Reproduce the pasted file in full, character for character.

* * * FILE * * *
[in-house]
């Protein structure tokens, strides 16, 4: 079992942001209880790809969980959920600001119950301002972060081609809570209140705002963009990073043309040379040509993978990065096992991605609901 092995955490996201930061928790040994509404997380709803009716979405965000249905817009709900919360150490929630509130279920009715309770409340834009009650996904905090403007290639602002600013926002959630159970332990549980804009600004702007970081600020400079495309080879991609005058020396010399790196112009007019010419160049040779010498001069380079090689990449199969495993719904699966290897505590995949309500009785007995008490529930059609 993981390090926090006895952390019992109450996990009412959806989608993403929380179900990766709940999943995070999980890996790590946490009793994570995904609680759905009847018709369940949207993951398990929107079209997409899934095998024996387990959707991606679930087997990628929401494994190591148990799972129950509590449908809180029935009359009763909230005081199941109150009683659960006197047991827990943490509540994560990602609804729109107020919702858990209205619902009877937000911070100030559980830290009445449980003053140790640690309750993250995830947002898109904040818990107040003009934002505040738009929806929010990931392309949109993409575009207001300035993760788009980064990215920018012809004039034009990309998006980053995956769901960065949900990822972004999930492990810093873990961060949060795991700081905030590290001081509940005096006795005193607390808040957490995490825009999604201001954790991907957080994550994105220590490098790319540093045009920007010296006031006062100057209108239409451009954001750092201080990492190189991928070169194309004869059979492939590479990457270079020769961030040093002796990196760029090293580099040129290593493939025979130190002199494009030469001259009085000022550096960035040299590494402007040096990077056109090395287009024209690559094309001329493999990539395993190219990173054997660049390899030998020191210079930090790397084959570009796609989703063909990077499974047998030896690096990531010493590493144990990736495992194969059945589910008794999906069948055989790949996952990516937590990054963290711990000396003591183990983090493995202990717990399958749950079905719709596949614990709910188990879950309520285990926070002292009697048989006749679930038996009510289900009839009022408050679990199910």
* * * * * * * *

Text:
[in-house]
């Protein structure tokens, strides 16, 4: 079992942001209880790809969980959920600001119950301002972060081609809570209140705002963009990073043309040379040509993978990065096992991605609901 092995955490996201930061928790040994509404997380709803009716979405965000249905817009709900919360150490929630509130279920009715309770409340834009009650996904905090403007290639602002600013926002959630159970332990549980804009600004702007970081600020400079495309080879991609005058020396010399790196112009007019010419160049040779010498001069380079090689990449199969495993719904699966290897505590995949309500009785007995008490529930059609 993981390090926090006895952390019992109450996990009412959806989608993403929380179900990766709940999943995070999980890996790590946490009793994570995904609680759905009847018709369940949207993951398990929107079209997409899934095998024996387990959707991606679930087997990628929401494994190591148990799972129950509590449908809180029935009359009763909230005081199941109150009683659960006197047991827990943490509540994560990602609804729109107020919702858990209205619902009877937000911070100030559980830290009445449980003053140790640690309750993250995830947002898109904040818990107040003009934002505040738009929806929010990931392309949109993409575009207001300035993760788009980064990215920018012809004039034009990309998006980053995956769901960065949900990822972004999930492990810093873990961060949060795991700081905030590290001081509940005096006795005193607390808040957490995490825009999604201001954790991907957080994550994105220590490098790319540093045009920007010296006031006062100057209108239409451009954001750092201080990492190189991928070169194309004869059979492939590479990457270079020769961030040093002796990196760029090293580099040129290593493939025979130190002199494009030469001259009085000022550096960035040299590494402007040096990077056109090395287009024209690559094309001329493999990539395993190219990173054997660049390899030998020191210079930090790397084959570009796609989703063909990077499974047998030896690096990531010493590493144990990736495992194969059945589910008794999906069948055989790949996952990516937590990054963290711990000396003591183990983090493995202990717990399958749950079905719709596949614990709910188990879950309520285990926070002292009697048989006749679930038996009510289900009839009022408050679990199910």